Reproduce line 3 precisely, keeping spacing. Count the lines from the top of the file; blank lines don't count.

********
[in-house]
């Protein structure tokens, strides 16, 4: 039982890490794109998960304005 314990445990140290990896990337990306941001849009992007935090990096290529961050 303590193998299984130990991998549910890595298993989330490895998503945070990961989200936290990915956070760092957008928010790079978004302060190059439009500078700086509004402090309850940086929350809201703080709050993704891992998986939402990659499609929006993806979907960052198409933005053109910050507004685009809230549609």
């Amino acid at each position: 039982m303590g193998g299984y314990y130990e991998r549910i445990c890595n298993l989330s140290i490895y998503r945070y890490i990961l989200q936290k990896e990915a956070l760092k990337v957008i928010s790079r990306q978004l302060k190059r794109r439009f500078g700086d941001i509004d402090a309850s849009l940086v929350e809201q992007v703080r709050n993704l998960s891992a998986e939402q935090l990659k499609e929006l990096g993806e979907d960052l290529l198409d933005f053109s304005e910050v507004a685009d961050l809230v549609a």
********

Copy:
């Amino acid at each position: 039982m303590g193998g299984y314990y130990e991998r549910i445990c890595n298993l989330s140290i490895y998503r945070y890490i990961l989200q936290k990896e990915a956070l760092k990337v957008i928010s790079r990306q978004l302060k190059r794109r439009f500078g700086d941001i509004d402090a309850s849009l940086v929350e809201q992007v703080r709050n993704l998960s891992a998986e939402q935090l990659k499609e929006l990096g993806e979907d960052l290529l198409d933005f053109s304005e910050v507004a685009d961050l809230v549609a």